Movements and Migrants in Central Asia*
Movements in Central Asia have become large-scale and permanent, involving all social groups, rich and poor, women and men, young and old. They move around their own countries and among countries. Some go for several weeks or months and come back, while others live far from their place of birth for years, only occasionally visiting their homelands. Still others leave forever, breaking all ties. Some travel in search of a new homeland, so to speak. Others go to make money, study or receive medical treatment. Still others go for fun and excitement.
All this movement has come as a surprise to experts and politicians. I still remember the debates in the Soviet Union in the 1980s as to why the people of Central Asia were reluctant to travel outside their region. Even then officials and academics in Moscow, observing the beginnings of the demographic decline in Russia itself, were planning to relocate people from borderlands with an excess labor force to the central regions of the then still-unified country.
These plans failed, because few people wanted to leave their homes. Only organized and, in fact, involuntary labor recruitment and military labor brigades partly solved the increased need for labor power. The weak affinity that Uzbeks, Tajiks, and Kyrgyz felt for voluntary mobility was proclaimed, on their part, an inherent and incorrigible attachment to family, community, and the hot climate.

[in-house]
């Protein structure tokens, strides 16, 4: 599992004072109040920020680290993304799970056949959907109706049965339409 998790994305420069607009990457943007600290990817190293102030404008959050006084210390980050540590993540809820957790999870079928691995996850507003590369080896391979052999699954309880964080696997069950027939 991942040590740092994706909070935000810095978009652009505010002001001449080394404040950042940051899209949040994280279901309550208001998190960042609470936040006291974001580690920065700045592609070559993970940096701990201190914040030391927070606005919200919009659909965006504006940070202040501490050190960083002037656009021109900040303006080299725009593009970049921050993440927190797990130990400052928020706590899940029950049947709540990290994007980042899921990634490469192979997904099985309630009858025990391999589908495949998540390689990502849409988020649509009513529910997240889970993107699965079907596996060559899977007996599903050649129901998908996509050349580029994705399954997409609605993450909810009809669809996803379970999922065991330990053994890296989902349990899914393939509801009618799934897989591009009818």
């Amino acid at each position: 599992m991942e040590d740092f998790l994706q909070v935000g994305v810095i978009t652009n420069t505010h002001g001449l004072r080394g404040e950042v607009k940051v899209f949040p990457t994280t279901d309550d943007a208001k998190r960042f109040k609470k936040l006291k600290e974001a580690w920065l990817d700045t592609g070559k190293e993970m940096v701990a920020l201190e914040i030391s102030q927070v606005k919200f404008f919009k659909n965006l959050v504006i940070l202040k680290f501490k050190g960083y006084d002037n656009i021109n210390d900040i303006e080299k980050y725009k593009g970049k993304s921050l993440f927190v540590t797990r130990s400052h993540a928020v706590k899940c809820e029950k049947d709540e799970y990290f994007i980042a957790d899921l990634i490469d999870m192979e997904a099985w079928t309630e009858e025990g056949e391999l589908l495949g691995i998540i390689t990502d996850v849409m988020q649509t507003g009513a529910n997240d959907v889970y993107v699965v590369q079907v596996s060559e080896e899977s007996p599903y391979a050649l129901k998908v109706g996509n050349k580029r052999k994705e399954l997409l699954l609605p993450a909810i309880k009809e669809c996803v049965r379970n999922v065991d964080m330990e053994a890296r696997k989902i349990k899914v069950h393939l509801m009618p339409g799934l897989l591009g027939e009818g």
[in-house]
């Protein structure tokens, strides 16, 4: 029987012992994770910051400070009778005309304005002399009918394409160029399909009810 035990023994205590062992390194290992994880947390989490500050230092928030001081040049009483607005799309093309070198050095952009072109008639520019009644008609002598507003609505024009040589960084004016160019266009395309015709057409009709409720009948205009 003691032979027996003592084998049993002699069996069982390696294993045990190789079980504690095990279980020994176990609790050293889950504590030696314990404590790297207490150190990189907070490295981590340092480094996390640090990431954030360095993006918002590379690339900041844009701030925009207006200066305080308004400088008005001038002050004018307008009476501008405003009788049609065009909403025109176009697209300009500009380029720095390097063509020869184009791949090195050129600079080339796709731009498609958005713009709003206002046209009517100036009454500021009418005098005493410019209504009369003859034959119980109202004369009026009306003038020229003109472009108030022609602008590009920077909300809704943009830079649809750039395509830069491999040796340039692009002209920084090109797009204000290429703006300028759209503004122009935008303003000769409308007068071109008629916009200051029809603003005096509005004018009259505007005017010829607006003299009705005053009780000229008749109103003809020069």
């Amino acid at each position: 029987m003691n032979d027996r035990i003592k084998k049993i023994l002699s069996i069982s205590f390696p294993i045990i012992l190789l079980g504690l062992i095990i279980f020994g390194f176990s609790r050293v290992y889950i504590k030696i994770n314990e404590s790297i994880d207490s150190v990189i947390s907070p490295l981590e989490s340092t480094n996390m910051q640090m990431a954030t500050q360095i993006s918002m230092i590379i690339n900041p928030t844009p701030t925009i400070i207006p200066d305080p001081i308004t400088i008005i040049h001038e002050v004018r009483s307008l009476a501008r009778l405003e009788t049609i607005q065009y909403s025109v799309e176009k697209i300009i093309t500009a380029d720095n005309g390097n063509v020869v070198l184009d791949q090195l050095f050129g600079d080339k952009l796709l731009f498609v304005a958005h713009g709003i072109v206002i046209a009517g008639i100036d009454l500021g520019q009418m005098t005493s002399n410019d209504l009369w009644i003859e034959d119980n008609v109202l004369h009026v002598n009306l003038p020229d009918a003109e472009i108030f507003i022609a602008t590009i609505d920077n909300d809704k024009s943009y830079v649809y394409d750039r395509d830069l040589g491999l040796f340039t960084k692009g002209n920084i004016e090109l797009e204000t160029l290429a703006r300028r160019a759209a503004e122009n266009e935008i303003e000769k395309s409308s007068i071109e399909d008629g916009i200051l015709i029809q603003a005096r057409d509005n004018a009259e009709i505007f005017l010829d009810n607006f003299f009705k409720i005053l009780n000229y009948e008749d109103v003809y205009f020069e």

However, all these explanations were put to shame only a decade after the collapse of the Soviet Union, when millions of people from the titular Central Asian nations felt an irresistible urge to hit the road, leaving and, sometimes, literally abandoning their homes.
Let us try and make sense of these circumstances, to understand why movement in the region has suddenly become a vital life strategy among a considerable number of people.